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A black white photo of a Soviet Mikoyan-Gurevich MiG-21

A Soviet Mikoyan-Gurevich MiG-21

After World War II, there were many instances of air-to-air combat between the Soviet Union and the United States.

Korean War

During the Korean War formally the air forces did not meet, as the Soviet Union was not a combatant in the conflict. In August 1945 the USSR declared war on Japan and commenced their offensive campaigns against the Japanese Army. Moving into Japanese occupied Korea, the Soviets gained a foothold in that region, ultimately making it North Korea, and an ally to the Soviet Union. Nearly 72,000 Soviet personnel served in North Korea and their presence was suppressed by both the Soviet and American governments;[1] air dogfights between USSR and US pilots were numerous. The Soviets flew planes that had Chinese or North Korean markings and were initially forbidden from speaking in Russian over the airwaves.[1] The ban was soon lifted due to obvious problems with using Korean to communicate in critical battle situations.[2]

Vietnam War

Unlike North Korea, China invaded French Indochina (Vietnam) in 1945 to regain the region from the occupying Japanese military at the end of World War II.[3] Unable to gain a foothold in North Vietnam, as they had done in North Korea, the Soviets were highly restricted in conducting military functions in North Vietnam. Student North Vietnamese MiG pilots were sent to China and the Soviet Union for up to three years for training. Student North Vietnamese SAM operators were sent to the USSR for about six to nine months of training.[4][5] Soviet and Chinese Communist pilots were restricted to test flying MiGs which had been exported to North Vietnam from their countries.[6][7] Due to the urgency brought on by Operation Rolling Thunder, and until North Vietnamese missilemen could be trained, Soviet PVO SAM Anti-Aircraft Missile operator/instructors were quickly deployed to North Vietnam in 1965, and through 1966 were responsible for downing approximately 48 US aircraft during the course of defending North Vietnam.[8][9]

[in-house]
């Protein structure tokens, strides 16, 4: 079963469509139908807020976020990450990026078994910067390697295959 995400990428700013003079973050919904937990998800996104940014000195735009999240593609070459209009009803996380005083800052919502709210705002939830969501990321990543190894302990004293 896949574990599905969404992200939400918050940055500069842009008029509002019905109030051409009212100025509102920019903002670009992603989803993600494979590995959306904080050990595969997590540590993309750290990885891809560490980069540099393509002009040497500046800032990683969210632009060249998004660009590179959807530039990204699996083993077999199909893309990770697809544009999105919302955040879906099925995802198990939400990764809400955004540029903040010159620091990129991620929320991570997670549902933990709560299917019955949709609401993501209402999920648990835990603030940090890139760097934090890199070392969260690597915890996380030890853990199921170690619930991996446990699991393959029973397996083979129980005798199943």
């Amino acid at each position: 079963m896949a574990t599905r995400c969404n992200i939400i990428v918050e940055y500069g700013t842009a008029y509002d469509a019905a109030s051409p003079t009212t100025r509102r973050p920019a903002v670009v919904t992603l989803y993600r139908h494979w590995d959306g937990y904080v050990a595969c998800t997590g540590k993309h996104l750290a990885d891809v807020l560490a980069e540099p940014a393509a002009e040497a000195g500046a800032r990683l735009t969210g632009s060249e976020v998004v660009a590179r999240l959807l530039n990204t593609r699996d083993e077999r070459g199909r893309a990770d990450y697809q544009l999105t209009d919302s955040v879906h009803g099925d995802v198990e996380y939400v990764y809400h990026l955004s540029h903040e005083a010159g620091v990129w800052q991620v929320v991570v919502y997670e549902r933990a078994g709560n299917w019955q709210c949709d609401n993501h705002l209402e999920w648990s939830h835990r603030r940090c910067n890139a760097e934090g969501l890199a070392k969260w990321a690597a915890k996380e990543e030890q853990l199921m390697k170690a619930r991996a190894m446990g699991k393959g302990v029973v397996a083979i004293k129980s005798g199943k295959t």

Cold War

During the Cold War many nations including the Soviet Union and the United States were fiercely protective of their respective airspaces. Aircraft which entered an opposing nation's airspace were often shot down in air-to-air combat. The incidents produced a heightened sense of paranoia on both sides that resulted in the downing a number of innocent civilian craft. Please note that many of the aircraft listed at that link were not shot down as a result of Cold War paranoia by US or USSR aircrews; but rather direct action by active combatants (for example, the two Air Rhodesia flights).

Table lists air combat losses outside of the war zones, such as Korean War or Vietnam War. It does not include losses to ground-based defenses, and it does not include civilian aircraft.

Date Location Plane shot down Interceptor Reference
April 8, 1950 Baltic Sea United States US Navy PB4Y-2 Privateer Soviet Union Soviet Air Defence Forces [10][11]
September 4, 1950 Near Vladivostok Soviet Union Soviet Naval Aviation A-20 bomber United States US Navy [12]
November 6, 1951 Near Vladivostok United States US Navy P2V-3 Neptune Soviet Union Soviet Air Defence Forces [10][13]
June 13, 1952 Sea of Japan United States US Air Force RB-29 Superfortress Soviet Union Soviet Air Defence Forces [14]
October 7, 1952 Over the Kurile Islands United States US Air Force RB-29 Superfortress Soviet Union Soviet Air Defence Forces [14]
November 18, 1952 Near Vladivostok Soviet Union Soviet Air Defence Forces MiG-15 United States US Navy [15]
July 27, 1953 People's Republic of China Soviet Union Aeroflot Il-12 "Coach" United States US Air Force [16][17]
July 29, 1953 Sea of Japan United States US Air Force RB-50G Superfortress Soviet Union Soviet Air Defence Forces [14]
September 4, 1954 Off the coast of Siberia United States US Navy P2V-5 Soviet Union Soviet Air Defence Forces [14]